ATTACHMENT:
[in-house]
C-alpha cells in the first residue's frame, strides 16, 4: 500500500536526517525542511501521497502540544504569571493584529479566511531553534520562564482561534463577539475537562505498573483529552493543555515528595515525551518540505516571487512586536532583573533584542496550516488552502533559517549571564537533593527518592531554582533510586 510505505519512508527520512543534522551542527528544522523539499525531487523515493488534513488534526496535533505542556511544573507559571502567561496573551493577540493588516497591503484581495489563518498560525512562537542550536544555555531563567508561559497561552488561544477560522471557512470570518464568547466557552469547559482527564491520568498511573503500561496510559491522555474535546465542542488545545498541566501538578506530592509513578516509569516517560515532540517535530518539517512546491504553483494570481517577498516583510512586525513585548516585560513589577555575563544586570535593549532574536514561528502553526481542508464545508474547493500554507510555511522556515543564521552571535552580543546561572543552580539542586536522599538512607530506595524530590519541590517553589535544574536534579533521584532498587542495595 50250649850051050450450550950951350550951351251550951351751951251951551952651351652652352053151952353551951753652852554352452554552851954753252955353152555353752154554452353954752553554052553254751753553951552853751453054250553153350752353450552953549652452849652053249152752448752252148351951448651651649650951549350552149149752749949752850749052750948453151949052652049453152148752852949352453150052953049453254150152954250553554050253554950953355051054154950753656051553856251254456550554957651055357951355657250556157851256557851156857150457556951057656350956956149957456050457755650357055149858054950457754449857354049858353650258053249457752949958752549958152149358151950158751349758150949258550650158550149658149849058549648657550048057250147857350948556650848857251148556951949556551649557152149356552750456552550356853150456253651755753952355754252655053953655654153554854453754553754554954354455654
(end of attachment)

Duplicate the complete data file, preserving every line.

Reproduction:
[in-house]
C-alpha cells in the first residue's frame, strides 16, 4: 500500500536526517525542511501521497502540544504569571493584529479566511531553534520562564482561534463577539475537562505498573483529552493543555515528595515525551518540505516571487512586536532583573533584542496550516488552502533559517549571564537533593527518592531554582533510586 510505505519512508527520512543534522551542527528544522523539499525531487523515493488534513488534526496535533505542556511544573507559571502567561496573551493577540493588516497591503484581495489563518498560525512562537542550536544555555531563567508561559497561552488561544477560522471557512470570518464568547466557552469547559482527564491520568498511573503500561496510559491522555474535546465542542488545545498541566501538578506530592509513578516509569516517560515532540517535530518539517512546491504553483494570481517577498516583510512586525513585548516585560513589577555575563544586570535593549532574536514561528502553526481542508464545508474547493500554507510555511522556515543564521552571535552580543546561572543552580539542586536522599538512607530506595524530590519541590517553589535544574536534579533521584532498587542495595 50250649850051050450450550950951350550951351251550951351751951251951551952651351652652352053151952353551951753652852554352452554552851954753252955353152555353752154554452353954752553554052553254751753553951552853751453054250553153350752353450552953549652452849652053249152752448752252148351951448651651649650951549350552149149752749949752850749052750948453151949052652049453152148752852949352453150052953049453254150152954250553554050253554950953355051054154950753656051553856251254456550554957651055357951355657250556157851256557851156857150457556951057656350956956149957456050457755650357055149858054950457754449857354049858353650258053249457752949958752549958152149358151950158751349758150949258550650158550149658149849058549648657550048057250147857350948556650848857251148556951949556551649557152149356552750456552550356853150456253651755753952355754252655053953655654153554854453754553754554954354455654